Your team should always stay in the boundaries that were set in the first two phases (plan and budget). The success of the execution phase is highly correlated with initiating and planning, meaning that if you fail to do a good job there the execution will be poor and inefficient.
If the documentation part was done correctly and with precision, monitoring your project should go very smoothly.
Project monitoring has three main functions:
The last step you must take to complete the project is its closing. This means that you formally declare that the project has finished and your part as the project manages is done.
Don’t forget to run through your documentation and scan for possible unfinished tasks or any other mistakes.
After you finish you project you should do a post implementation review where you will learn from your project and apply the knowledge to your next one. Focus on the things that you did correctly and take note of your mistakes so they will not appear in your next project.
Project management software is meant to make the lives of project managers easier. Its main task of all project management tools is to help you organize a project much quicker and more accurately and execute it with perfection.
Depending on its features a project management tool can help you plan your project, manage project resources and give estimations about time or money consumption by tasks or by project.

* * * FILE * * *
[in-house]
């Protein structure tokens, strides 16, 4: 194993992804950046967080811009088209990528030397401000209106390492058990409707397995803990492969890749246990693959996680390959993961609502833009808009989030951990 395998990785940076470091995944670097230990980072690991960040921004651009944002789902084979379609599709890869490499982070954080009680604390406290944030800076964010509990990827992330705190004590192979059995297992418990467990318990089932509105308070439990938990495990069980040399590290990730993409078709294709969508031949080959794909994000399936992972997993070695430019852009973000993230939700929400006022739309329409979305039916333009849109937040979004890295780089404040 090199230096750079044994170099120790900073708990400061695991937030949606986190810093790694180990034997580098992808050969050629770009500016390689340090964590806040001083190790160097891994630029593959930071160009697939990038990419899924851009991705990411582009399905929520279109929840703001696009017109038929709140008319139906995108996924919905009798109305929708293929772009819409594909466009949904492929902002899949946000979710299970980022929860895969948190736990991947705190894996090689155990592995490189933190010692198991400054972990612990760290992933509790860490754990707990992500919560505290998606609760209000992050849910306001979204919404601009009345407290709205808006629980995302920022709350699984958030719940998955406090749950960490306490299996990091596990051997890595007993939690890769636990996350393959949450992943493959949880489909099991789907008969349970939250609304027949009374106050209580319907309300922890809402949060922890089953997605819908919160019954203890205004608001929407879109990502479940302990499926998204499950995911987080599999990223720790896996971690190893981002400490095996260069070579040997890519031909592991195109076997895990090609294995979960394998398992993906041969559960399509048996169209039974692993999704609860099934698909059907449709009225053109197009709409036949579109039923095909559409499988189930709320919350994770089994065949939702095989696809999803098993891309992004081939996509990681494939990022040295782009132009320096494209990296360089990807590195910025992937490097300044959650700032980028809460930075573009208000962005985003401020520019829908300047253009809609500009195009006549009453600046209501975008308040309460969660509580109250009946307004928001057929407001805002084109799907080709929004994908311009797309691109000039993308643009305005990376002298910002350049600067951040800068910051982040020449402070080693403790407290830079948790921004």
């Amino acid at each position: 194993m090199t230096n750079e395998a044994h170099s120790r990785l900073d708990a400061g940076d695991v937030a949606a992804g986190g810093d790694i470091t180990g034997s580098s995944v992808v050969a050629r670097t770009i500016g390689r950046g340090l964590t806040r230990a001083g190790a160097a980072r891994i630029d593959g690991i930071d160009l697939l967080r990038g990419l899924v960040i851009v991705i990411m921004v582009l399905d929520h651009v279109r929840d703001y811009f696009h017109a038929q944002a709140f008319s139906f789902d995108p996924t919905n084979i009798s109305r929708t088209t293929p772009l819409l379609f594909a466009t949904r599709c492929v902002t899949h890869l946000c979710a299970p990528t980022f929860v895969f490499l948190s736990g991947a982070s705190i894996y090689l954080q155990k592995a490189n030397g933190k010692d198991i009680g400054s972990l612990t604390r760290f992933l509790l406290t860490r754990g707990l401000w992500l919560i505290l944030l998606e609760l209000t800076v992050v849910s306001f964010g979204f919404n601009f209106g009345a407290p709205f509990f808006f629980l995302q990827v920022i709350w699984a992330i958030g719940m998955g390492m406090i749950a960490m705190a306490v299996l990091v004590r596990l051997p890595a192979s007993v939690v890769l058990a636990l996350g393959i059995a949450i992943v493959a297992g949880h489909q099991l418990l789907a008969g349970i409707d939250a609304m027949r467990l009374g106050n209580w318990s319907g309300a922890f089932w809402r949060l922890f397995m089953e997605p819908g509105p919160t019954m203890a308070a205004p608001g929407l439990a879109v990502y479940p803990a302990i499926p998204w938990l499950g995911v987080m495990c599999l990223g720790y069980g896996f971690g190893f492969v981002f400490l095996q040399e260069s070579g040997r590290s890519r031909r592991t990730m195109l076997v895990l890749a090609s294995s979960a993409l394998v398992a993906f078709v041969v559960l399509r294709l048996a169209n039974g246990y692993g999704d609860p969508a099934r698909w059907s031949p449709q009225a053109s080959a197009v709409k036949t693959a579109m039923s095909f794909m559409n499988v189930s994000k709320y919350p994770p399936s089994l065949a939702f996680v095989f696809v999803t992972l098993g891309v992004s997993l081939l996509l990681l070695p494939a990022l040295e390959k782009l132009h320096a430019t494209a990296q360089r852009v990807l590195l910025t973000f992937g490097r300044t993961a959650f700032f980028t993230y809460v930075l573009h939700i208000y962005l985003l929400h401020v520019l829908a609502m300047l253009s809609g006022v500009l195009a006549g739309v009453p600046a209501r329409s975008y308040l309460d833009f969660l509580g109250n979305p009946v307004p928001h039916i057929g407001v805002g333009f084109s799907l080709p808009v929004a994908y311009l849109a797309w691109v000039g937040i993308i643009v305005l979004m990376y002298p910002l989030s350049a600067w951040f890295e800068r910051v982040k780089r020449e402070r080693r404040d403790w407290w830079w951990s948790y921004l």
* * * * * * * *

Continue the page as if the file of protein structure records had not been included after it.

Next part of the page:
Project management software can also help you allocate resources, present you with an efficient communications channel and a space where you can manage and save your documentation.
There are many different types of project management tools. First you have desktop software, that needs to be installed on your computer, web-based tools that exist in the cloud and need a live internet access and mobile apps that you install on your phone.
Most of the project management tools out there offer a combination of a desktop, web and mobile versions. This makes the software more versatile and usable. You can manage project on the go with the mobile app and make detailed plans on you desktop app for example.
Secondly you may distinguish project management tools by their usage. You have collaborative systems that are designed for larger teams. Their functionalities closely resemble the stages of project management mentioned above. The most complete solutions include every step from the initiation phase to project closing.
On the other hand, there are personal project management solutions for lifestyle management or to manage some project at home. These tools tend to be simpler and are mostly meant for single users.
The most popular functionalities of project management software include: project planning and scheduling, team collaboration in real time, time tracking, some type of reporting, budgeting and billing functionalities.
Now that you know what project management and project management software is, you are probably interested in why would you actually use and pay for the software.
Project management tools make project management much more organized. You have everything that you need to run a successful project in one place.